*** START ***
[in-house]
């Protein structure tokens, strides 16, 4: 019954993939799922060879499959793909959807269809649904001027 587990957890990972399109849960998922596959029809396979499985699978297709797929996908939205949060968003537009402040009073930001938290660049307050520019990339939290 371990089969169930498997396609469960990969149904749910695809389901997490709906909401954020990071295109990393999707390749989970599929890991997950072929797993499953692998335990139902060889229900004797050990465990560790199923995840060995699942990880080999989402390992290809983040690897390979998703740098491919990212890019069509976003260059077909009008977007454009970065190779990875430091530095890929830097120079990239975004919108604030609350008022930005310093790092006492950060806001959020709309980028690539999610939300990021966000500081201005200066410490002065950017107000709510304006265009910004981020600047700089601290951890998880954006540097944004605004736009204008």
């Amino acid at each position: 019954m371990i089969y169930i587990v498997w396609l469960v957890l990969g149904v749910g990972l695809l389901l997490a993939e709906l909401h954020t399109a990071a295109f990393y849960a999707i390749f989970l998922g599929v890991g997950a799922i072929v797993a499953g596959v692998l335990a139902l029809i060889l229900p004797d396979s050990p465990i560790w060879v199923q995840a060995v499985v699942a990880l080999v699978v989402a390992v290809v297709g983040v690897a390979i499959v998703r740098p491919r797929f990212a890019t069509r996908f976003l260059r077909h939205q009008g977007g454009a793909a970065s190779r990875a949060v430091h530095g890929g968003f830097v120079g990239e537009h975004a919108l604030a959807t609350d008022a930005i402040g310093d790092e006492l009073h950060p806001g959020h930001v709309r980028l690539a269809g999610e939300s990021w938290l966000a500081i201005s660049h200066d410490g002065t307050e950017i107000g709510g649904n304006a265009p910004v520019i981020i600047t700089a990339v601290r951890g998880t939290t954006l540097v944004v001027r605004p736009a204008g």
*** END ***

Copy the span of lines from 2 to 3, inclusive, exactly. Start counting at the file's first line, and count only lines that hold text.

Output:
């Protein structure tokens, strides 16, 4: 019954993939799922060879499959793909959807269809649904001027 587990957890990972399109849960998922596959029809396979499985699978297709797929996908939205949060968003537009402040009073930001938290660049307050520019990339939290 371990089969169930498997396609469960990969149904749910695809389901997490709906909401954020990071295109990393999707390749989970599929890991997950072929797993499953692998335990139902060889229900004797050990465990560790199923995840060995699942990880080999989402390992290809983040690897390979998703740098491919990212890019069509976003260059077909009008977007454009970065190779990875430091530095890929830097120079990239975004919108604030609350008022930005310093790092006492950060806001959020709309980028690539999610939300990021966000500081201005200066410490002065950017107000709510304006265009910004981020600047700089601290951890998880954006540097944004605004736009204008």
């Amino acid at each position: 019954m371990i089969y169930i587990v498997w396609l469960v957890l990969g149904v749910g990972l695809l389901l997490a993939e709906l909401h954020t399109a990071a295109f990393y849960a999707i390749f989970l998922g599929v890991g997950a799922i072929v797993a499953g596959v692998l335990a139902l029809i060889l229900p004797d396979s050990p465990i560790w060879v199923q995840a060995v499985v699942a990880l080999v699978v989402a390992v290809v297709g983040v690897a390979i499959v998703r740098p491919r797929f990212a890019t069509r996908f976003l260059r077909h939205q009008g977007g454009a793909a970065s190779r990875a949060v430091h530095g890929g968003f830097v120079g990239e537009h975004a919108l604030a959807t609350d008022a930005i402040g310093d790092e006492l009073h950060p806001g959020h930001v709309r980028l690539a269809g999610e939300s990021w938290l966000a500081i201005s660049h200066d410490g002065t307050e950017i107000g709510g649904n304006a265009p910004v520019i981020i600047t700089a990339v601290r951890g998880t939290t954006l540097v944004v001027r605004p736009a204008g």